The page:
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President Barack Obama is delaying the withdrawal of American troops from Afghanistan until 2017.
This means Obama will not be able to end the 14-year war in Afghanistan before leaving office, as he previously planned.
“Afghan forces are still not as strong as they need to be,” Obama said during an announcement at the White House yesterday. The 9,800 American troops in Afghanistan right now will stay there through most of 2016.
After that, at least 5,500 troops will remain at key bases throughout the country. “The decision underlines the growing opinion among military leaders that the Afghan authorities need additional help in dealing with a renewed wave of Taliban attacks,” BuzzFeed News’ Francis Whittaker and Jessica Simeone write.
And a little extra.
The Taliban has been targeting women especially. Last month, when the Taliban conquered Kunduz, a strategic northern city, it “relentlessly hounded women with any sort of public profile, looted a high school, and destroyed the offices of many of the organizations that protected and supported women in Kunduz,” the New York Times writes. As a result, a large number of educated women fled the city, many of whom have no intention of ever coming back.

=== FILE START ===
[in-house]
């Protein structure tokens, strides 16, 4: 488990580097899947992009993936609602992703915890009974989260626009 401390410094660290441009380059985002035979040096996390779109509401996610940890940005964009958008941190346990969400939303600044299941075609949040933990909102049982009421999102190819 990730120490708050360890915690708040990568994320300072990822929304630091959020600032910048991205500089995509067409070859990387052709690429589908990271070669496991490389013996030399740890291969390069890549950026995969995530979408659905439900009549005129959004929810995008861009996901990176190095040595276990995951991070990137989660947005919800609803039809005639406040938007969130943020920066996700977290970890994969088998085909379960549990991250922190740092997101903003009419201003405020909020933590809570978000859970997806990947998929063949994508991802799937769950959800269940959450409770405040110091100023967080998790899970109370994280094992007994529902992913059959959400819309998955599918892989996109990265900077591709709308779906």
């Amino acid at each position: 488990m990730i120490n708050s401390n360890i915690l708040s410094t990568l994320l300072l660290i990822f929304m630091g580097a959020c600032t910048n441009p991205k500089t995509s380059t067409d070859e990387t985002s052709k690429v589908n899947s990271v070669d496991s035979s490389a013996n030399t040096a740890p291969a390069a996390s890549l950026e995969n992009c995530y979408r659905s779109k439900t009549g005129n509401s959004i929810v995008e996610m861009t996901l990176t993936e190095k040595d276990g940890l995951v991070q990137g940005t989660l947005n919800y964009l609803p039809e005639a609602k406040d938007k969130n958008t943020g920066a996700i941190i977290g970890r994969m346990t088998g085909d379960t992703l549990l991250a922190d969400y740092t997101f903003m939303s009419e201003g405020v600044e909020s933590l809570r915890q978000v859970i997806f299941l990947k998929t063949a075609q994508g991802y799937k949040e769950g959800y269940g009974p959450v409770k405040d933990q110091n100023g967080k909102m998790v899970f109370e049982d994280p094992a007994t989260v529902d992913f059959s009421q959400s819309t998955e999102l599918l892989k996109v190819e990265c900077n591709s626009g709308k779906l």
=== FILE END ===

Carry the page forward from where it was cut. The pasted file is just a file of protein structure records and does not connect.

And for more context: Some lessons from pulling out of Iraq in 2011 may have influenced Obama’s decision to keep troops in Afghanistan, according to The New York Times. Here’s an overview of the Taliban’s hold over Afghanistan. And this graphic shows how Obama’s plans in Afghanistan have changed over time.
WE’RE KEEPING AN EYE ON
European Union member states agreed on an action plan for Turkey that aims to ease the influx of migrants and refugees into Europe.
The pact, to which the EU leaders have decided to pledge “political support,” hopes to keep more than two million Syrian refugees in Turkey where they currently are, preventing them from traveling through to Europe, the Guardian writes.
In return for Turkey’s help, the EU is considering offering the country roughly $3.4 million, quicker visa-free travel to EU countries for Turkey’s more than 75 million citizens, and the unfreezing of talks about the country’s membership to the EU, BuzzFeed News’ Francis Whittaker writes.
No deal has actually been struck and diplomats are saying the money Turkey asked for isn’t available. The EU leaders are continuing talks with Turkey on the topic over the coming days. There’s also “much resistance among national leaders to fast-tracking visa waivers for the Turks,” the Guardian writes.
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Two new Libyan suspects were named in the 1988 Lockerbie plane bombing case, which remains unsolved.